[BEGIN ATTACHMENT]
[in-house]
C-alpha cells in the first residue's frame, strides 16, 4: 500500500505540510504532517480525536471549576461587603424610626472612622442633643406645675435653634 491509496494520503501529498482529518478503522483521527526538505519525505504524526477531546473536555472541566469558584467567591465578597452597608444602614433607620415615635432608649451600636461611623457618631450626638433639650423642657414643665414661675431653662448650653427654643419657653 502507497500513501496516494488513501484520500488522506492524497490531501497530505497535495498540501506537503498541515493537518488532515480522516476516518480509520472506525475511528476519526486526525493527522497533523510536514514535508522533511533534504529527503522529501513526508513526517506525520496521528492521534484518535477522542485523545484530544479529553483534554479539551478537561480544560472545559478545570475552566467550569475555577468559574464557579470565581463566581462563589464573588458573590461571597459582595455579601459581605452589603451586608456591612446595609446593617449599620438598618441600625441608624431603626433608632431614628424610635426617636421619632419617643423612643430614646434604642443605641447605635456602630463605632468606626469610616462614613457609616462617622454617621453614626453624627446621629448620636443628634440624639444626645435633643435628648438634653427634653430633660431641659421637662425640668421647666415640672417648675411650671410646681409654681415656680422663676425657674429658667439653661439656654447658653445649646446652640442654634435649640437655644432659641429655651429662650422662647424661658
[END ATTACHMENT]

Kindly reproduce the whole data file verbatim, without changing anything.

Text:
[in-house]
C-alpha cells in the first residue's frame, strides 16, 4: 500500500505540510504532517480525536471549576461587603424610626472612622442633643406645675435653634 491509496494520503501529498482529518478503522483521527526538505519525505504524526477531546473536555472541566469558584467567591465578597452597608444602614433607620415615635432608649451600636461611623457618631450626638433639650423642657414643665414661675431653662448650653427654643419657653 502507497500513501496516494488513501484520500488522506492524497490531501497530505497535495498540501506537503498541515493537518488532515480522516476516518480509520472506525475511528476519526486526525493527522497533523510536514514535508522533511533534504529527503522529501513526508513526517506525520496521528492521534484518535477522542485523545484530544479529553483534554479539551478537561480544560472545559478545570475552566467550569475555577468559574464557579470565581463566581462563589464573588458573590461571597459582595455579601459581605452589603451586608456591612446595609446593617449599620438598618441600625441608624431603626433608632431614628424610635426617636421619632419617643423612643430614646434604642443605641447605635456602630463605632468606626469610616462614613457609616462617622454617621453614626453624627446621629448620636443628634440624639444626645435633643435628648438634653427634653430633660431641659421637662425640668421647666415640672417648675411650671410646681409654681415656680422663676425657674429658667439653661439656654447658653445649646446652640442654634435649640437655644432659641429655651429662650422662647424661658